How did I end up here - today - receiving this award? It doesn’t seem that long ago that I was working as a kindergarten TA in Watson School in RVC. OK - it was 16 years ago. My principal, Ralph Campanella, pulled me into his office one day and said that he was putting me into the library the following year. He thought “I would be perfect for that position.” I was devastated. I begged him not to do it. It was the last place I wanted to be! I did NOT want to spend my day stamping books and putting them on the shelves. Not only that, I was going to be seeing classes on the days the librarian wasn’t there. The next year, there I was, running a library and not having a clue about what I was doing. But, some of my teacher friends said to me, “You are good at this! You should go back to school and get your masters!” I laughed at them. But, eventually, the anxiety about doing something that I didn’t feel qualified for got to me, and I enrolled at C.W. Post.
My very first course was with a professor named Bea Baaden. Many of you have taken classes with her. Bea is one of a few key people in my career that have had an impact on the kind of librarian I am today. Bea taught me how to be a TEACHER-LIBRARIAN - and I am deeply grateful for that.
There were others along the way that had a lasting influence on me. I need to thank my first principal at Searingtown School - Nancy Lindenauer. Nancy was the kind of principal that would come up to you and give you a hug and a kiss for no apparent reason. She would leave notes in your mailbox that said “Do you know how wonderful you are?” She encouraged and supported me to ‘go for it’. She allowed me to become confident in my abilities. And I will always, always be grateful to her.
I also need to thank my mentors from my educational technology masters program, especially Dr. Bette Schneiderman. The TEAM program taught me to be a constructivist. To think outside of the box. To tap into my creativity and to be a passionate educator.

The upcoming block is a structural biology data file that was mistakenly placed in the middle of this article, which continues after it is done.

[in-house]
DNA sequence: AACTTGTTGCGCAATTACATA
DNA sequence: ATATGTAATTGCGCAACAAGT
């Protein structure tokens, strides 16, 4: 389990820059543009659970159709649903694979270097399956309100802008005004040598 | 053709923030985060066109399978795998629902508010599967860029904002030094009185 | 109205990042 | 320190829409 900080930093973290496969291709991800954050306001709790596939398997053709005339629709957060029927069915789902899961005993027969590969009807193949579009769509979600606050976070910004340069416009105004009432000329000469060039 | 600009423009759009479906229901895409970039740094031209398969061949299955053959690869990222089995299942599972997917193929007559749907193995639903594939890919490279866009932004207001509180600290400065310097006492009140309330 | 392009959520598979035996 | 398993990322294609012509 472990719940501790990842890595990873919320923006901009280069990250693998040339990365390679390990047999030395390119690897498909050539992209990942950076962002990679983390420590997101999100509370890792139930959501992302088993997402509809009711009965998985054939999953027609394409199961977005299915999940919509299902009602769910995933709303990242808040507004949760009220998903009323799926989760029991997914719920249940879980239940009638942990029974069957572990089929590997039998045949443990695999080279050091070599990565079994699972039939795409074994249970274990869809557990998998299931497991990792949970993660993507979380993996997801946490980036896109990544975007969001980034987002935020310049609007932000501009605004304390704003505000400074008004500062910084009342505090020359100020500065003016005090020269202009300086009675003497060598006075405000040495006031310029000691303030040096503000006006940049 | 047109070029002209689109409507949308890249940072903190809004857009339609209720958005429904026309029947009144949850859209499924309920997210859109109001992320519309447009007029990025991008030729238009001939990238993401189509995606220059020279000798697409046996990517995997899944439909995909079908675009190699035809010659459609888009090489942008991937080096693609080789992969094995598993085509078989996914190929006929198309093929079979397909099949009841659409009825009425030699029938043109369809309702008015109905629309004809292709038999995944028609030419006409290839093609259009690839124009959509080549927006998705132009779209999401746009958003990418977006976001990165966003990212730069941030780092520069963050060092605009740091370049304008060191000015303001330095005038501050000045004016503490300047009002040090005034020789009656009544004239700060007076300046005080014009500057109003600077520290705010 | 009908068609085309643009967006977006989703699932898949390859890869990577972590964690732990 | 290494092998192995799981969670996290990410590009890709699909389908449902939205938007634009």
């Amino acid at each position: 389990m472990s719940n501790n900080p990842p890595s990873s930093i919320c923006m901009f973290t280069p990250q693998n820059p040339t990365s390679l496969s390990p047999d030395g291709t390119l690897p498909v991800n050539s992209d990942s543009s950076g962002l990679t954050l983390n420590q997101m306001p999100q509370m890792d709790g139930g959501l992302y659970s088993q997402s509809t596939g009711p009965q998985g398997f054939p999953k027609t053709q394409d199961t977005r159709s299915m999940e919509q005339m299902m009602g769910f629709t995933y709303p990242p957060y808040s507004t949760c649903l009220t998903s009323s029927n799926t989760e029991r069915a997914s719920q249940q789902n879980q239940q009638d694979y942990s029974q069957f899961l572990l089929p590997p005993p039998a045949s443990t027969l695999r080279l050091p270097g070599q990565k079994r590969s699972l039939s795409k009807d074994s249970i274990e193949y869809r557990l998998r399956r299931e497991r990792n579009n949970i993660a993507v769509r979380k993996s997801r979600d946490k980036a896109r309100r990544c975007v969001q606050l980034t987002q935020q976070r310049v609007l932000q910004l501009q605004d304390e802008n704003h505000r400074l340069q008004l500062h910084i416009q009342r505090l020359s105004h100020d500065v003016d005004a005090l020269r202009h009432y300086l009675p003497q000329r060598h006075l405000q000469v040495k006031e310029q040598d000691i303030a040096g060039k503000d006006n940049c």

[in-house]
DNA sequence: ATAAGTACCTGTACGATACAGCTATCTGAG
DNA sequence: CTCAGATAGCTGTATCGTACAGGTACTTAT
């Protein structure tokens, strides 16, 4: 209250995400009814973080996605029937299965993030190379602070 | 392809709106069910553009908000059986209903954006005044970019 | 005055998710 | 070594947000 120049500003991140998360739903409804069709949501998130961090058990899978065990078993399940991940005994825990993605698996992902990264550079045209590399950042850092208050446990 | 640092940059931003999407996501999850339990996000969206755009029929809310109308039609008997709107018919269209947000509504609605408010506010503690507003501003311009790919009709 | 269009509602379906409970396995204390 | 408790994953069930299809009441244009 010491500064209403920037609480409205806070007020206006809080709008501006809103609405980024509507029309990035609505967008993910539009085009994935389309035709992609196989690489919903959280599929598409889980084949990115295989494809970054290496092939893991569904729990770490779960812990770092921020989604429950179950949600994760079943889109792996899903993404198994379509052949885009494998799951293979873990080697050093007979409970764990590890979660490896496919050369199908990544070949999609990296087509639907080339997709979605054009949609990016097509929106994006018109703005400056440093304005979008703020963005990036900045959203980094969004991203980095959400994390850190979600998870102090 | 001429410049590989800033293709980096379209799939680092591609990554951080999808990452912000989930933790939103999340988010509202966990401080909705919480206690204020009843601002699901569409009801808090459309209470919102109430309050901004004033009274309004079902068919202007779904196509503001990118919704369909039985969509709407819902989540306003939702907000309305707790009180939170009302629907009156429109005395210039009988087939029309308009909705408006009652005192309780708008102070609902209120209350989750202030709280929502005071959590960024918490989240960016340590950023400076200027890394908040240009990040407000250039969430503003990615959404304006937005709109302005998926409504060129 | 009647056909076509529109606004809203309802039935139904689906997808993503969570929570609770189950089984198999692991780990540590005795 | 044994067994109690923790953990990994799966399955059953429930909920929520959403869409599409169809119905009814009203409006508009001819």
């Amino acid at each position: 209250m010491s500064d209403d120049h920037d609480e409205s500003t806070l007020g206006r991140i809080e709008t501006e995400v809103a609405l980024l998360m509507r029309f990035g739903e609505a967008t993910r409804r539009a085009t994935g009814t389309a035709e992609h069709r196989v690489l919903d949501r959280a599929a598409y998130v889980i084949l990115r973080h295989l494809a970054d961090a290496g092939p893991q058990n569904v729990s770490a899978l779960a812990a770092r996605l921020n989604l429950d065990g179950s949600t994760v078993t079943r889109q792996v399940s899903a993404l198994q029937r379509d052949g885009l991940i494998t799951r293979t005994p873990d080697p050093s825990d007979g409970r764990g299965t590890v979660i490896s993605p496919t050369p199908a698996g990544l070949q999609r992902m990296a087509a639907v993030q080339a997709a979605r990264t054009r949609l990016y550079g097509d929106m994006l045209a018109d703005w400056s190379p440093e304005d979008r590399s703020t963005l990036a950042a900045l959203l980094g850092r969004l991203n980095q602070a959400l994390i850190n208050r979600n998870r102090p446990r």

The other night I attended the LISMA dinner and had the opportunity to chat with some of you here today. Unfortunately, I heard many stories of doom and gloom in our respective libraries. Unfortunately, across the country, there is a plethora of horror stories - most recently from Los Angeles, where dozens of librarians were summoned to the basement of a downtown building to defend themselves and the profession at a makeshift courtroom. They were questioned by school-district attorneys who were attempting to prove that teacher-librarians are not teachers.
Across the nation, and right here on Long Island, it’s starting to feel like bad reality TV. One day you are an AMERICAN IDOL, the next day you are in HELL’S KITCHEN, or even worse, THE BIGGEST LOSER. Some of us have found ourselves on SURVIVOR.
We are being asked to “share the pain” and to make do with less or no help. Or to manage multiple libraries. Some of us have found ourselves on THE APPRENTICE and have heard the dreaded words, “You’re fired.”
Things are tough out there, and it is very tempting for all of us to become ambivalent as we try to hang on to our library programs. The bottom line is that many of our programs are being chiseled away, bit by bit. We are being told to do more with less. Or being told to just do less.
And you know, it’s not just about the budget cuts. We know that it’s not just the library programs that are being affected. We know this is happening in every area of education.
But, I think for school librarians, a huge factor is the misconceptions about the vital role teacher-librarians play. Or should I say, the vital role our programs play. So, it is all about perception.
So many think that our libraries are just warehouses of books. I’ll never forget some years ago when a teacher said to me after a lesson, “Just read to them, dear, that’s all you have to.”
And although I am so honored to receive this award, I like to think that the award isn’t about ME, but rather about the program I have worked so hard to build in my school.
Here’s what WE know:
~We know that today information is free range and that it comes in many different containers.
~We know that our students are hyperconnected and to them, change is status-quo.
~We know that today we live in a world of collective intelligence.
~We know that WE are the ones that are teaching the skills to navigate, process, evaluate, synthesize, sift, and mix, re-create, and contribute new thoughts.